People Who Drive With Their Hazard Lights Flashing Are Making a Mistake

When a storm suddenly arrives, do you keep driving and set your hazards to blink? Police officers advise against that practice, and in some places it's even illegal. Scott Montgomery/Getty Images

Question: How do you deal with driving through a torrential rainstorm? A blizzard? That supersized sandstorm from "Mad Max: Fury Road"?

Multiple choice!


  1. Keep driving normally but with your headlights turned on.
  2. Turn on your blinking hazard lights and continue to inch down the road.
  3. Pull over and wait to keep driving until road conditions improve.

The best answer would probably Answer 3, if conditions are rough enough, although Answer 2 is where a lot of people's instinct takes them. Turning your hazards on in tricky conditions makes a certain kind of sense, right? A flashing light is arguably more noticeable than a constantly shining one. But this is one of those cases where what might seem like a good idea isn't. Or, at least it's up for serious debate, and laws differ.

According to police in Georgia, for instance, hazard lights should be used primarily if you're stopped on the side of the road, warning other drivers of an upcoming hazard (i.e. you). Using your hazards while driving is actually illegal in some U.S. states and other countries, sometimes all the time, sometimes only under certain circumstances. For instance, you're allowed to run your flashers while driving in Louisiana, but not across the state line in neighboring Mississippi. And you're allowed to blink when driving in a funeral processions in most places — but some states that outlaw their use while driving make exceptions if you're traveling under a certain speed, or if you're using them to indicate another danger on the road. Check with your local authorities if you're concerned about the law.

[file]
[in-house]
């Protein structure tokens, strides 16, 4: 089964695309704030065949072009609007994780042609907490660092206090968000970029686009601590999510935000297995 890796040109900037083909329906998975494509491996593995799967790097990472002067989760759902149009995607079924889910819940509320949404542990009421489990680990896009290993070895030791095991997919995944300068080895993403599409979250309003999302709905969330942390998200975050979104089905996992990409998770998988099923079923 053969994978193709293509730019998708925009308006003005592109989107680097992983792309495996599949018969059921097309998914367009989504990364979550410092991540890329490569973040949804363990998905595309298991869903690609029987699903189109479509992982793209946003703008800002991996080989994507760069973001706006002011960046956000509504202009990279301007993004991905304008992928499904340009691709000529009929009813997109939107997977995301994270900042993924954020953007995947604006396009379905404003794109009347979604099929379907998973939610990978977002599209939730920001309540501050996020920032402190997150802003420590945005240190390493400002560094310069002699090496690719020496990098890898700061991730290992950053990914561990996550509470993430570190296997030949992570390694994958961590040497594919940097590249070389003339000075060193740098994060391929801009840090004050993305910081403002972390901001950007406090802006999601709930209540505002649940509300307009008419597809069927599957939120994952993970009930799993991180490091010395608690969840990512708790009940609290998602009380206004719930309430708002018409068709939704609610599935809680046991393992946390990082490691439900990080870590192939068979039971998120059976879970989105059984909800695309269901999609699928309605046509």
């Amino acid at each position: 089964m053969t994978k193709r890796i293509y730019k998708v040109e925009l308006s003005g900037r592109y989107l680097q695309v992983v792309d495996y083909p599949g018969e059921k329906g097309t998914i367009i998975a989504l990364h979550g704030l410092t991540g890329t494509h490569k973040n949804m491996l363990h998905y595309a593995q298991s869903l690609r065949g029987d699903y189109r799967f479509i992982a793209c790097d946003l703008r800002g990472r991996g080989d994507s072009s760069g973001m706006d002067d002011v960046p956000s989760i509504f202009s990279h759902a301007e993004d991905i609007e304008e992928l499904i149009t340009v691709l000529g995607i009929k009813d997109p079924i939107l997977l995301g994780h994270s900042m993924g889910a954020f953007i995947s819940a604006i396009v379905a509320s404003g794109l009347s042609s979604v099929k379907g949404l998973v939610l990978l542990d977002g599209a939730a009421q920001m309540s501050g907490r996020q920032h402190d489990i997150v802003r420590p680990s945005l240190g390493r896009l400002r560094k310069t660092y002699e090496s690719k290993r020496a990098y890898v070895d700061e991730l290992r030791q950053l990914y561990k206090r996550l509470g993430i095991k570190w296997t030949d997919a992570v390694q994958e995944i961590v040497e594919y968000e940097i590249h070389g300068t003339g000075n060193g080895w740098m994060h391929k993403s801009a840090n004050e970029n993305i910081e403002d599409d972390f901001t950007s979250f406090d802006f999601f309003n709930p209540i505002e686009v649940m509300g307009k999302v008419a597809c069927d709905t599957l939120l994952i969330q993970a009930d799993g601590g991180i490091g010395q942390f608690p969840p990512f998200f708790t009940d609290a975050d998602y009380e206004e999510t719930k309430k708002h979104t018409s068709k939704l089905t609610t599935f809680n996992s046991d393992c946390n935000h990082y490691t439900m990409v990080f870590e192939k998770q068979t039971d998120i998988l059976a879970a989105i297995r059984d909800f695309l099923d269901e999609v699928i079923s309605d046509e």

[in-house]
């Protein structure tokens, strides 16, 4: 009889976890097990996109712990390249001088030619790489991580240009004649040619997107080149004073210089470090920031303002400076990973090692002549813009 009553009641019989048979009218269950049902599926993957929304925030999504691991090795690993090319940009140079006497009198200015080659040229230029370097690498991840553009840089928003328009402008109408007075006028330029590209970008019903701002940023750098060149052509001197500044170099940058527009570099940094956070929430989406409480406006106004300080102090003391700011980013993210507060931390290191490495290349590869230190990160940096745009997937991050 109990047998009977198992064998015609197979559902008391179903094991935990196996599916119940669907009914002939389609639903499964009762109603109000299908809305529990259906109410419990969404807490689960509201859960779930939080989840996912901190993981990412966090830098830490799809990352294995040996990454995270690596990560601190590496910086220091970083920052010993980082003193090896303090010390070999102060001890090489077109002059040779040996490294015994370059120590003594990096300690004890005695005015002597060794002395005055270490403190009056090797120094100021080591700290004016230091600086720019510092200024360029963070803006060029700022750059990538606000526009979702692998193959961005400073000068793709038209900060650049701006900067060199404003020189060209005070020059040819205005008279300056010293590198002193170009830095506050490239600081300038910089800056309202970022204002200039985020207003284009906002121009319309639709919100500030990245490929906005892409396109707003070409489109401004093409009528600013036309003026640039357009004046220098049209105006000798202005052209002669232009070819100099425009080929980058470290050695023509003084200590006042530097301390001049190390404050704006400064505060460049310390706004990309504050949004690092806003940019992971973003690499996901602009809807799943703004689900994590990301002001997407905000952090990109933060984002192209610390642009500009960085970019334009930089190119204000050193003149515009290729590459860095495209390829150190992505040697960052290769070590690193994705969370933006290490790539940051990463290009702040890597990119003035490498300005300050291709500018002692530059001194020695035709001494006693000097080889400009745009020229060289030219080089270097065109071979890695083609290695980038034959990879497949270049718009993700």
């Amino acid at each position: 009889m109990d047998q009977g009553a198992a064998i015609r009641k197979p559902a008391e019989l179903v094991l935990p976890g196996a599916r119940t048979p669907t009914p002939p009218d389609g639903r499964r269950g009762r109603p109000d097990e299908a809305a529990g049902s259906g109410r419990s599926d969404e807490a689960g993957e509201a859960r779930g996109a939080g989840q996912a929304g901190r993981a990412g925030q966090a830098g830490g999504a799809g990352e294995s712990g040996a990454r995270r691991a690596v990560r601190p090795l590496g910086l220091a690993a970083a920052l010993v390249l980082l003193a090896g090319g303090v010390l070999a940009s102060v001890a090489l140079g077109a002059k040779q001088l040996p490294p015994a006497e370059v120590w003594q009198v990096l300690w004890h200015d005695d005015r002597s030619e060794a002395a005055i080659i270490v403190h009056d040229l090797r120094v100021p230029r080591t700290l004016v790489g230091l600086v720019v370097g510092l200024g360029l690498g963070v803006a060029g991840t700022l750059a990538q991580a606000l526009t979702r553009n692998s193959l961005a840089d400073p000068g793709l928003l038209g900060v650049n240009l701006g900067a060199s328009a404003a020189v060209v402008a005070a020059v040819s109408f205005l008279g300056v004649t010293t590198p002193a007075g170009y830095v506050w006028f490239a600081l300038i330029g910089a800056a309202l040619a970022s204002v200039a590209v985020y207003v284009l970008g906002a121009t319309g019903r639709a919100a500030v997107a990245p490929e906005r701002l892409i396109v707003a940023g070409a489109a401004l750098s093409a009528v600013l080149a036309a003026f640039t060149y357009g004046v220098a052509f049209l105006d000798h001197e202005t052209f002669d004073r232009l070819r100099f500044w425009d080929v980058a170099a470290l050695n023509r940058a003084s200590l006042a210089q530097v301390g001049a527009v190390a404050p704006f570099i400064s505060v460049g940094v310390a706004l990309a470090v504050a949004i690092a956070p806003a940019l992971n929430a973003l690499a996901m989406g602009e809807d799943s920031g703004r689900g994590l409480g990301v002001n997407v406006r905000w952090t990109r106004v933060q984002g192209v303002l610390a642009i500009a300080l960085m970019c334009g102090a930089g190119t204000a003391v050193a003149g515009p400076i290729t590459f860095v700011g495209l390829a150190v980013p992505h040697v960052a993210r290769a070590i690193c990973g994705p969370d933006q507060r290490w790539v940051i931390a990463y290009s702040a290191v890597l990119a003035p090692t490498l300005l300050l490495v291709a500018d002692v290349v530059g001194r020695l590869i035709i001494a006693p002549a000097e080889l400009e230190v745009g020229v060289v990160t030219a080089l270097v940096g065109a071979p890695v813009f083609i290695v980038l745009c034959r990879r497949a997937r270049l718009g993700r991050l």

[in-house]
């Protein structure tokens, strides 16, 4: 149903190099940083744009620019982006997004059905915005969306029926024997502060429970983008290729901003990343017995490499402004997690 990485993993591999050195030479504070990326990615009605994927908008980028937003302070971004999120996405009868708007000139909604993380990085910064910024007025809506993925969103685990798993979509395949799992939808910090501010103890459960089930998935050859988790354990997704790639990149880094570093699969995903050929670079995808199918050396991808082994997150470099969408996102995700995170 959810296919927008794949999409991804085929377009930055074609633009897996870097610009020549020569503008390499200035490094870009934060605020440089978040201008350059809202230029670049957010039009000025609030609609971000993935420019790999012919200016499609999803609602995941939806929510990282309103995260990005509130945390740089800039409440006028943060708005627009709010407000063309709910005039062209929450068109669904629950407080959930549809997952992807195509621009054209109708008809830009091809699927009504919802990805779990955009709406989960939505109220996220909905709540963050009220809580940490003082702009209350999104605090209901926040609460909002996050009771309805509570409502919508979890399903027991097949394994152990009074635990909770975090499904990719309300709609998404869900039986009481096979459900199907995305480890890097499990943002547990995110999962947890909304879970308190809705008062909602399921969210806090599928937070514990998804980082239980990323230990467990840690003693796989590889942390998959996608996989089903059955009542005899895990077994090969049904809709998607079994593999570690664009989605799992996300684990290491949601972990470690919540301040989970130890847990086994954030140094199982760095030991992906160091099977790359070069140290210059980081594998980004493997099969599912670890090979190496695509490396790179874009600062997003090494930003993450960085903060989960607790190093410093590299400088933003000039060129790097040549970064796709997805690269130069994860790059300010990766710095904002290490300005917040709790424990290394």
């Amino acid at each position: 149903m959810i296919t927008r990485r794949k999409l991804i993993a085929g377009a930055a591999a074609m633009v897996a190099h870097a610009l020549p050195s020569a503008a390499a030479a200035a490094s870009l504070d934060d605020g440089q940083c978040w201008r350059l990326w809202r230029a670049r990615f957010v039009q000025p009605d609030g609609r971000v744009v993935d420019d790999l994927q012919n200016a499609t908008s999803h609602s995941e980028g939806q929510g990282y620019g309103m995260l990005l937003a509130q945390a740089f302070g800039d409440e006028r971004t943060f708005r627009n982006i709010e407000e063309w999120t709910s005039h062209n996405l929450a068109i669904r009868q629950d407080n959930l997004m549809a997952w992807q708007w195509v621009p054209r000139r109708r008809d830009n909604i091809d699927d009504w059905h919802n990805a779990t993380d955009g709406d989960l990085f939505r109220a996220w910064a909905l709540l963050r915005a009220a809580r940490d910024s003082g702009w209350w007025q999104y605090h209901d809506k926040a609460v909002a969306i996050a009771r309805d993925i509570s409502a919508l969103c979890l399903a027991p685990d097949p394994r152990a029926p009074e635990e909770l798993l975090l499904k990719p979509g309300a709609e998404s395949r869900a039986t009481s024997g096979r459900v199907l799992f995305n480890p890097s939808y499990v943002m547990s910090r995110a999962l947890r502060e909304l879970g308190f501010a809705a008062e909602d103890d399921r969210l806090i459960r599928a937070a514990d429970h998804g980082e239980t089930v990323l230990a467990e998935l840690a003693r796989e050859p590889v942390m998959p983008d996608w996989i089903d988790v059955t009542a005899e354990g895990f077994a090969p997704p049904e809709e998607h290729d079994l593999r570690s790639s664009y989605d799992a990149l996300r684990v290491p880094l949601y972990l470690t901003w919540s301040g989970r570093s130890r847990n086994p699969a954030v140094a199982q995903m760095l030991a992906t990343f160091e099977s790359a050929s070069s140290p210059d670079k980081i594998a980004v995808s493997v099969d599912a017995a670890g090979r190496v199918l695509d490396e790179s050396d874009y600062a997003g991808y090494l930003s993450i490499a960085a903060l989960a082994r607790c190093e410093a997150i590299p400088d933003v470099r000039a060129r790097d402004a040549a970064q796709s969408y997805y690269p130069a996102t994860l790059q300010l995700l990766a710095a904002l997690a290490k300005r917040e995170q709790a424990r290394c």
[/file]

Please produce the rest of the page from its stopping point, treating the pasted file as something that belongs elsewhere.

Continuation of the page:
And regardless of the legality, driving with hazard lights on may not be safe. Since hazard lights are designed to send a "look at me!" message to other drivers, having them on while you drive through a hailstorm might send mixed messages to others on the road. For instance, other drivers might expect you to be parked on the side of the road, when in fact you're just crawling along like a big metal snail, creating a disorienting situation. Hazards might also be more of a distraction than a help, by diverting another driver's attention away from what they're doing for no good reason. Flashing hazards make brake lights more difficult to discern, and since hazard lights flash all four of a car's turn signals at once, it becomes impossible to communicate an intended turn to other drivers.

According to AAA, the best way to operate a car in rainy conditions (if you're not going to pull over and wait) is to drive slowly in the middle lane with your headlights on low beam. Turn off the cruise control and maneuver your car lightly — don't slam on the brakes or make any sharp movements with the steering wheel.